Another way way of getting into flow is waking up out of sleep and then purposefully not letting myself wake up. So in a way you're already in flow. The brain is already in an altered place so all you have to do is maintain that altered place, get over to the computer. I try to not think about things too clearly. Sometimes I'll control my breathing. It's like keeping a kind of gauze barrier against cognitive thought. If there are real world activities, like the clanking of a gruel pan, that can serve as a kind of reality alarm clock and start to pull me out. But I can keep myself smothered in cotton. 

I wonder if this style evolved because you tend to be more of a night person, slow to wake in the morning.

I don't know how this style evolved. I can go way back to a high school class where we were reading lots of poetry. I wasn't particularly interested in being a poet, but a science fiction writer. And I can remember that the first poem I had no idea how particularly I was producing it. This is odd, these aren't word constructions I wouldn't normally come up with. It's a different place. I know from that very beginning, it was a slight tilting.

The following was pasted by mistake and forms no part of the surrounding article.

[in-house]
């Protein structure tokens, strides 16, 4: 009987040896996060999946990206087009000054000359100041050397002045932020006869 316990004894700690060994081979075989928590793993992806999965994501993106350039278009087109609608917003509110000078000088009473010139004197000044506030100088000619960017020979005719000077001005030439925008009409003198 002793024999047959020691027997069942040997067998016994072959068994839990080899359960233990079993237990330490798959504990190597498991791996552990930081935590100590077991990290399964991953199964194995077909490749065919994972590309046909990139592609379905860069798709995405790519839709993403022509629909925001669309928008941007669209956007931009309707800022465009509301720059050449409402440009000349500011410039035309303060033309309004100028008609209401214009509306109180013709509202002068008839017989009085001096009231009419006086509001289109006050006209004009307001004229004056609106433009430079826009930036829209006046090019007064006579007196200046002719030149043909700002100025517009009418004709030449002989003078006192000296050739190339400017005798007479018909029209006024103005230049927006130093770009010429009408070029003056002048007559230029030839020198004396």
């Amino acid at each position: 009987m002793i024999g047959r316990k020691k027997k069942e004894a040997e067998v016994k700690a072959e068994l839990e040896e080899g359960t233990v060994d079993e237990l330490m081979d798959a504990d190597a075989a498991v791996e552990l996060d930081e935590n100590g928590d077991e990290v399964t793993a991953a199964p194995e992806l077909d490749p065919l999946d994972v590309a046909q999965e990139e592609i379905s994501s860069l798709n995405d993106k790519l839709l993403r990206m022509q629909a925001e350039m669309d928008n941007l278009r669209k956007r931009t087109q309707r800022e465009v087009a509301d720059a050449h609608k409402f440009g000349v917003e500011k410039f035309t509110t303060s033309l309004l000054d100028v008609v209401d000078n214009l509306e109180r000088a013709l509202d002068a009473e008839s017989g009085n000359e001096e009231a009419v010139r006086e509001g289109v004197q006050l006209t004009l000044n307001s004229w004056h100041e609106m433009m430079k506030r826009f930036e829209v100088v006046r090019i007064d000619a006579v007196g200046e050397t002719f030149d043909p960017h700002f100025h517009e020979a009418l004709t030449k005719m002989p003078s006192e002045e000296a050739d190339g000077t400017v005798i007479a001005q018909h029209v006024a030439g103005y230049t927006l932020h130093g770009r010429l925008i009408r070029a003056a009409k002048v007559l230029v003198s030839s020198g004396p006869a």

I don't think I fully learned to write poems until I fully was able to release into flow. They aren't poems unless it's flow. Flow and poetry for me are identical phenomena. 

NOTE: For more of Stephen Perry's thinking and writing, see his book Questions About God. You can also hear him read a few of the poems (almost a flow experience in itself) at SoundCloud.

Copyright (c) 2018 by Susan K. Perry, author of Kylie’s Heel.